French vineyards hit by ‘worst frost in decades’
Winemakers in France are assessing the damage to their vines after being hit by some of the most severe spring frosts to have occurred in the country in decades.
As reported by The Guardian, the French government has declared the incident an “agricultural disaster” and is preparing to offer financial support to grape growers after harvest-threatening frosts hit vineyards across the country.
Last week France experienced several nights of sub-zero temperatures across several thousand hectares of farming land, including major wine regions like Bordeaux, Burgundy, Champagne and the Rhône Valley, that led to vineyards being blanketed in damaging frosts.
“It breaks like glass because there’s no water inside. It’s completely dried out, there’s no life inside,” Bordeaux-based winemaker Dominique Guignard said of his vine shoots to The Guardian.
Temperatures plunged to as low as -6C in France last week, causing what many have dubbed to be the worst frost in decades, partly due to its timing – having come after a spell of unseasonably warm weather that sped up plant growth.
Jérôme Despey, the secretary general of the FNSEA farming union and a winemaker in Hérault, told The Guardian that this year’s frosts are worse than those of 1991, 1997 and 2003.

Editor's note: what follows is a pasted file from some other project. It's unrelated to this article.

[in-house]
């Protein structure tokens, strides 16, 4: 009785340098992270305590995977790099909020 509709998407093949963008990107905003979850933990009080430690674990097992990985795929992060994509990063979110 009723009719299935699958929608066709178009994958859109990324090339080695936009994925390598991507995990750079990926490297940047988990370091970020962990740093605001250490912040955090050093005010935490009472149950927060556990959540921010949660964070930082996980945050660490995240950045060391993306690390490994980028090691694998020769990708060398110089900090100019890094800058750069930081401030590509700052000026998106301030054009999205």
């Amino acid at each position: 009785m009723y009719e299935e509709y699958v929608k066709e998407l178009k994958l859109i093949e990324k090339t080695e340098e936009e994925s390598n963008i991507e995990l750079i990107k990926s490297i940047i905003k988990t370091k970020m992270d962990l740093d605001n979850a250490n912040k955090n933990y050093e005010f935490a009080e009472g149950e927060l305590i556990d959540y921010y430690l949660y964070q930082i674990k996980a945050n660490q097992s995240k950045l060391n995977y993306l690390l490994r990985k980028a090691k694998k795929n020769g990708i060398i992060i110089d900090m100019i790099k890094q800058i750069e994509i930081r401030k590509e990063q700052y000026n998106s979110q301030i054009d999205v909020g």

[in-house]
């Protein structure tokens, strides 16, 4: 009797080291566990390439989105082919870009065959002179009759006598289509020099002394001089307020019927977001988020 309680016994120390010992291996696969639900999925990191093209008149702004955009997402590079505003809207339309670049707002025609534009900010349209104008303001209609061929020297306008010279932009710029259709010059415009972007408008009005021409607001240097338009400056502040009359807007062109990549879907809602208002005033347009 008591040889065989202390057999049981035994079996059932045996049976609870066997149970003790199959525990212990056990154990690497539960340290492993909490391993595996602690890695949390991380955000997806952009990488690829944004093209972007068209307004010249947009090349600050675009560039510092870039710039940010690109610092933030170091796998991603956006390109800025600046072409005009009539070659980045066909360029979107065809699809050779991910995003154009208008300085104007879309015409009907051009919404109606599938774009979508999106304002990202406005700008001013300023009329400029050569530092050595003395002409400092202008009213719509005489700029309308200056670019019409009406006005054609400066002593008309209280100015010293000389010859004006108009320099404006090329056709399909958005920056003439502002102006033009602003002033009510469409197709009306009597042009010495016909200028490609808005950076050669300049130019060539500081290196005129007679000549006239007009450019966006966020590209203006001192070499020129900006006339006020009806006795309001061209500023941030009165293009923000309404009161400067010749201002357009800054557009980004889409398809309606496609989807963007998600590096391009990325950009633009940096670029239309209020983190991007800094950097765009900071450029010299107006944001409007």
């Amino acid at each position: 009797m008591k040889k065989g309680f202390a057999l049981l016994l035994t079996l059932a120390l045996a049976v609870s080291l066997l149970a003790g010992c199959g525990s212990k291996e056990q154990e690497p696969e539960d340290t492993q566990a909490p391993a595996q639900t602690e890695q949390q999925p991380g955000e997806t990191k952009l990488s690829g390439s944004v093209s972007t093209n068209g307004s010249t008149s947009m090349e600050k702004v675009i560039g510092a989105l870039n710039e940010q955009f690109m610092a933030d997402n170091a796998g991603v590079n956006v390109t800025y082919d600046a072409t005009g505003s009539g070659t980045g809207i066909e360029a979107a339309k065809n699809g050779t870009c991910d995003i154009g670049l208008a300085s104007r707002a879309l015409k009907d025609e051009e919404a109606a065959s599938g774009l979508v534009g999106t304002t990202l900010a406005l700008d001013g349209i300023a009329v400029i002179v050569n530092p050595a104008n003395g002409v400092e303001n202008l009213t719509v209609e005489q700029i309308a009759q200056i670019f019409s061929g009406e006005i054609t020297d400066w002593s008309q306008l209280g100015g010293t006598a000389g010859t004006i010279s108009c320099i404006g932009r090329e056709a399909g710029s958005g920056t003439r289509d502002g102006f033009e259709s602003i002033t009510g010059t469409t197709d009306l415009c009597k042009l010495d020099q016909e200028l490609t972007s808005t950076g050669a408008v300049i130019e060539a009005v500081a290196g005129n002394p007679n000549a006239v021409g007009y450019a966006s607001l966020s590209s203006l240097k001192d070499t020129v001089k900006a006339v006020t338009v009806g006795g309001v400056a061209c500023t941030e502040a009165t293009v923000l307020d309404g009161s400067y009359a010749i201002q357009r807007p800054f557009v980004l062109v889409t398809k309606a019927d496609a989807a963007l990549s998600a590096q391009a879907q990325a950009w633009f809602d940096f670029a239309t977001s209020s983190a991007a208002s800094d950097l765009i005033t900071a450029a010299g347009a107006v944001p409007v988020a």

Agriculture minister Julien Denormandie said the frost spell was a “completely exceptional situation” resulting in “substantial losses”.
The Rhône Valley has been particularly hard hit, especially the Côte-Rôtie, with Philippe Pellaton, president of Inter-Rhône, predicting that the region was heading for its smallest harvest in 40 years, with some estates losing their entire crop.
“We already know that some sectors have been affected in their entirety. My most sincere thoughts go to all the vine-growers hard hit by this unprecedented frost episode,” Pellaton said.
According to The Guardian, around 50% of the 2021 harvest in Burgundy has been lost to frost, while vineyards in Champagne also suffered significant damage.
“It was like winter coming in spring – there was considerable damage. The Chardonnay was more affected because the shoots were more advanced,” Burgundy-based winemaker Didier Delagrange told the FT.
In Chablis the mercury dipped to as low as -7C, with winemaker Thierry Mothe telling the FT that up to 95% of the potential crop at some estates would be wiped out by frost.
In a bid to ward off the frosts last week, farmers across France lit thousands of candles and paraffin heaters near their vines to keep the air warm, with some even resorting to low-flying helicopters.
A lot of winemakers aren’t insured against the effects of frost due to the high cost of being covered.
Italy also suffered from severe spring frosts last week, which have affected vineyards in Piedmont, Tuscany and as far south as Lazio, with up to 80% of some producers’ crops being lost to the frosts in Piedmont according to the FT.